Beit Midrash

  • Family and Society
  • The Value of the Nation of Israel
To dedicate this lesson

Why a *Nation* Is Needed to Fulfill G-d's Plan

The Divine Idea reaches full expression only in the form of national Jewish life in the Jewish land – and not simply via individuals, no matter how righteous they may be.


Rabbi Haggai Lundin

Elul 19 5781
Translated by Hillel Fendel

We know that the Book of Genesis (B'reshit) is followed by that of Exodus (Sh'mot) – and there is great significance to this order. B'reshit deals with individuals: Avraham, Yitzchak, Yaakov, Yosef, etc. – but Sh'mot deals with the beginning of the Jewish presence in history as a nation. As Rav Tzvi Yehuda HaCohen Kook wrote, "From the value of the individual [in B'reshit], we move on [in Sh'mot] to the value of the communal."

How can we implement, to the maximum extent, the Patriarchs' aspiration to keep and transmit the path of G-d "to perform righteousness and justice" (B'reshit 18,19)? What is needed is a nation – a great community that appears in the form of a state and its full national life. As Rav Avraham Yitzchak HaCohen Kook explained, this Torah community upon which will be formed this righteous nation "must have a political and social state and a national royal seat of government, the summit of human culture, the manifestation of what the Torah calls 'a wise and intelligent nation, a great people.'" 

Why is this? Why is a national framework the only way to go in order to fulfill G-d's plan for history?

First of all, a technical answer: The influence of a great community is clearly infinitely broader than that of individuals. Not just quantitatively: We know that history is not the story of individuals, but that of nations. Just as we do not relate to individual cells of our body, so too the human race, when taking the broad view, relates to nations and not to individual people, no matter how great they may be. History moves according to the pace of nations, and it is national events that leave their imprint. 

Secondly, a private person is limited in the years of his lifetime, in the extent and variety of skills and aptitudes he is granted and can develop, and therefore in his ability to have an influence upon the world. Even if an individual bears in his consciousness a holy and uplifting philosophical-theological worldview, he simply does not have a full and complete array of life-forces. He can be replete with abstract ideas, but if they lack the aspects of "real life," they are always just "on the edge," but not inside. It is no great feat for individuals to live a life of holiness, but if their sublime ideas do not succeed when they meet up with social frameworks, and when they do not have the required strength and might to manage and direct public life, this is a reflection of an essential flaw in its actuality.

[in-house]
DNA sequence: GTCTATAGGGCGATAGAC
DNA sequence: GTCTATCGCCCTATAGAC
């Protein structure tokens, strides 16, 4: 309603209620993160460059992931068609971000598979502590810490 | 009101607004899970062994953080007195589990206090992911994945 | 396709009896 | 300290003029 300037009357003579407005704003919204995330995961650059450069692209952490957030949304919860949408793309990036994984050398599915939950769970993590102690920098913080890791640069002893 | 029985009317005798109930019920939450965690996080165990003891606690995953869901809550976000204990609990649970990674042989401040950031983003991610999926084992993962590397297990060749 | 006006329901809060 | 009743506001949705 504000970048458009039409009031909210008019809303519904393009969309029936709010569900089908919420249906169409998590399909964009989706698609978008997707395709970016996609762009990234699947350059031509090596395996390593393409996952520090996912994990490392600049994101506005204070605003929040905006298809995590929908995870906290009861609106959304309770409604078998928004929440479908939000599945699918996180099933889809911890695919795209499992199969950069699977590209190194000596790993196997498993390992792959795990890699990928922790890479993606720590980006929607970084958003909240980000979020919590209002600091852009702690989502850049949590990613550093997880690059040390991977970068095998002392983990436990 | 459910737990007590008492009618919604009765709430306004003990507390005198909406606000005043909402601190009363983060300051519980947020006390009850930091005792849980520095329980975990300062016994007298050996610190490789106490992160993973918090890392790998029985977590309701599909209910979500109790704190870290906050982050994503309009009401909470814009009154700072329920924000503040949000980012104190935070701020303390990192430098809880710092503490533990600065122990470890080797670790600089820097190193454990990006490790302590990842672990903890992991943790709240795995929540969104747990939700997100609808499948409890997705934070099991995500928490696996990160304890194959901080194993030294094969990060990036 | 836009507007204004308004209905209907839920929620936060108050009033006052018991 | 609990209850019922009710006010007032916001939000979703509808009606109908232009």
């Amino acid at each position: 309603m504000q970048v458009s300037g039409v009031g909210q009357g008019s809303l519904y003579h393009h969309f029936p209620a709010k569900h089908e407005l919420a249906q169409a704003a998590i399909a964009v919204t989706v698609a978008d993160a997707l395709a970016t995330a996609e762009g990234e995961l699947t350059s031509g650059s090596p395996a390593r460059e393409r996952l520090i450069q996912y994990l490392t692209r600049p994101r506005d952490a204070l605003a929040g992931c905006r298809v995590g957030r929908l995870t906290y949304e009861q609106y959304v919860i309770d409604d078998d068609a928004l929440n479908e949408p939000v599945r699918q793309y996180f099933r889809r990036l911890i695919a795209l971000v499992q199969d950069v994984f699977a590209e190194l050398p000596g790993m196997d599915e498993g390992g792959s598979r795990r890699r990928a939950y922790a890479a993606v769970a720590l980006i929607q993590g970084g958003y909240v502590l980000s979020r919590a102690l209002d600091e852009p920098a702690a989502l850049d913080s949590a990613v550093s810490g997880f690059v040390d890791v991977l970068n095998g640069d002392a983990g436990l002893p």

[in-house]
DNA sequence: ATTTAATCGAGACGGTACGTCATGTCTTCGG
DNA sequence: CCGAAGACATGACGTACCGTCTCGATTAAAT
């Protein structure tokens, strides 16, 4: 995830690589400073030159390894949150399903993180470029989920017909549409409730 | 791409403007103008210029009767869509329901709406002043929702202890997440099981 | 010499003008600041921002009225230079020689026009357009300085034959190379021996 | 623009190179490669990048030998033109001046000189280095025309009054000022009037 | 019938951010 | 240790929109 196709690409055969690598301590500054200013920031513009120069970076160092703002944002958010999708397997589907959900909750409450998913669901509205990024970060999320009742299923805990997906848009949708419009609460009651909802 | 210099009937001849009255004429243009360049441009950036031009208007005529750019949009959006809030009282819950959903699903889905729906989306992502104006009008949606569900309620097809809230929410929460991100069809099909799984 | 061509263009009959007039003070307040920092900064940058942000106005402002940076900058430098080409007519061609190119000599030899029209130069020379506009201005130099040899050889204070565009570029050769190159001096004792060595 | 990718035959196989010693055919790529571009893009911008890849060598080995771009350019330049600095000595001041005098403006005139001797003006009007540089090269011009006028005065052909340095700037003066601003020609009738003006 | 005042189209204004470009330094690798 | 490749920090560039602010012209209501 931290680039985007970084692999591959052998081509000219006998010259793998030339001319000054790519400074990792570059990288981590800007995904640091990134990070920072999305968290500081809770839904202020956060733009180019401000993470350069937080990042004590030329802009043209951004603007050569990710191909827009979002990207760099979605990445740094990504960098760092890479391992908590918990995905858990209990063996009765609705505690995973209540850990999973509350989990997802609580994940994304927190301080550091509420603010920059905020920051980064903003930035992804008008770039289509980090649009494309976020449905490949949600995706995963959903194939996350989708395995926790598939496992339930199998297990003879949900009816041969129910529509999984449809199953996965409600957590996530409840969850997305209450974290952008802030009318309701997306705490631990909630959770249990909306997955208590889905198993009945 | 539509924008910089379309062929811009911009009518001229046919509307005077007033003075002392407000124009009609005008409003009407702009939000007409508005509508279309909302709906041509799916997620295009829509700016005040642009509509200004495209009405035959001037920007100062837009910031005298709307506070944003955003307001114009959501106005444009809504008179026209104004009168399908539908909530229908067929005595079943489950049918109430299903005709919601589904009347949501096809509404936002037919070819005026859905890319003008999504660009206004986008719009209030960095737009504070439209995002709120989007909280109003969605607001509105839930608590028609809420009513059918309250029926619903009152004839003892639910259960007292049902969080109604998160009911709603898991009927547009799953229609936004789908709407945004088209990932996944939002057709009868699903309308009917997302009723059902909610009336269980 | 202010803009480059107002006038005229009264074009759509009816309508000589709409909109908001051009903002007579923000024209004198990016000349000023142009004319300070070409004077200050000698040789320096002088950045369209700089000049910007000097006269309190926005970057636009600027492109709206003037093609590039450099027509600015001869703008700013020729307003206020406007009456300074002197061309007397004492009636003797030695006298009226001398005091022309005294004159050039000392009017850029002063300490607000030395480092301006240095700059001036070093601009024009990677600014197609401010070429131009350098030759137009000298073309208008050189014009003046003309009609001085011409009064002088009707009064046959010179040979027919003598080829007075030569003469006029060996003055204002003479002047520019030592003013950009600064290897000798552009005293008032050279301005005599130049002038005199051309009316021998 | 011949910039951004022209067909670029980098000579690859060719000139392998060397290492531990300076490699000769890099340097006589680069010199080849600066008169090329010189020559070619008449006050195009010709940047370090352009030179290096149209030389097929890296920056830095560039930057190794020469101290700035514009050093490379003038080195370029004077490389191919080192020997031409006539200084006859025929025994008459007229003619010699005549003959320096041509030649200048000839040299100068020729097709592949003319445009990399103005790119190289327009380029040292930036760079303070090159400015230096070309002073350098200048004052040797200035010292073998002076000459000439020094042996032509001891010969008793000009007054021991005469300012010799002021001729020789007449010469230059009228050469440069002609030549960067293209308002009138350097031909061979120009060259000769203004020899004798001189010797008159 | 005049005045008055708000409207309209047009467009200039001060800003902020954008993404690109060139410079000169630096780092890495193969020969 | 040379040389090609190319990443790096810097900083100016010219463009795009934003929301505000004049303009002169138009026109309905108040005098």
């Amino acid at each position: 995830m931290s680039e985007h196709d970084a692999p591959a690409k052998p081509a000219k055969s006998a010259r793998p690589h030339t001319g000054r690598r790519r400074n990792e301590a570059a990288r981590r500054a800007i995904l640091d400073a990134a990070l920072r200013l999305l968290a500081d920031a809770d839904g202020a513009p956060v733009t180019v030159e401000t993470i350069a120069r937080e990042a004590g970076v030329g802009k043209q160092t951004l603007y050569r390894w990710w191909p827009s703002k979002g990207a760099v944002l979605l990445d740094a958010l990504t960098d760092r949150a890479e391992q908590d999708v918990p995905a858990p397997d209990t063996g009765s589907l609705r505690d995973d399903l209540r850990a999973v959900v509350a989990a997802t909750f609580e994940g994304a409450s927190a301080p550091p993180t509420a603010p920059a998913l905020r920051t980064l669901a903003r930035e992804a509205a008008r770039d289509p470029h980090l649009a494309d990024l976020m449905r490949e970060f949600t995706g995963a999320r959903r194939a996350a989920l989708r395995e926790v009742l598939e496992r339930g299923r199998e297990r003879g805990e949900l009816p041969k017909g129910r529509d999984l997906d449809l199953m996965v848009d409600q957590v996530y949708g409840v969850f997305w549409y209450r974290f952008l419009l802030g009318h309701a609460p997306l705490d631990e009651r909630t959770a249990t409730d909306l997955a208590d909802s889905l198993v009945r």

This is not true of the life of the Jewish Nation, however. Given that the objective of that which is holy is to embody and imbue the divine idea in the very nature of life, it must appear in the form of the Torah's definition of the ideal Jewish nation: "A kingdom of priests and a holy nation" (Sh'mot 19,6) - in a nation in which life is dynamic and vibrant at the height of its power.

And once we understand that full vibrant Jewish national life is the embodiment of the divine idea, it becomes clear that the Israelite ideal can only happen in the Land of Israel. Anywhere else can only host Torah abstractness of the Diaspora. Am Yisrael (the Nation of Israel) is not just a group of people who happen to believe in a particular ethical-religious philosophy known as Torah. 

Rather, the soul of the Israelite nation is manifest in three dimensions of reality: the human dimension, which is Am Yisrael; the material/political dimension known as Eretz Yisrael; and the abstract, intellectual dimension called Torat Yisrael. 

This is also the principle that stands behind the famous speech of Rav Tzvi Yehuda, in which he explained the Talmud's statement that the blessings we recite before studying Torah every day are "the choicest of blessings." The blessings praise G-d for having "chosen us from among the nations and given us His Torah" - and Rav Tzvi Yehuda explains that because Jewish nationhood is mentioned even before the Torah, it means that Torah must be studied from amid the understanding of the importance of G-d's choice of the Israelite nation. In his words (paraphrased for clarity):

The Gemara asks in two places why the Jewish presence in the Land was destroyed, and states that neither the Sages, nor the Prophets, nor even the Ministering Angels could answer this question, "until G-d Himself explained it (Jeremiah 9,12): 'G-d said, for having abandoned My Torah.'" And the Gemara continues that this means that they did not recite the Blessings over the Torah before studying – meaning that they did not study Torah from the true perspective, that of Israelite nationalism, our pride, the 'Gaon of Israel' (Hosea 5,5).

Thus, our individual decisions, such as where and how to live, must be made with individual considerations, but from a Jewish-national perspective.

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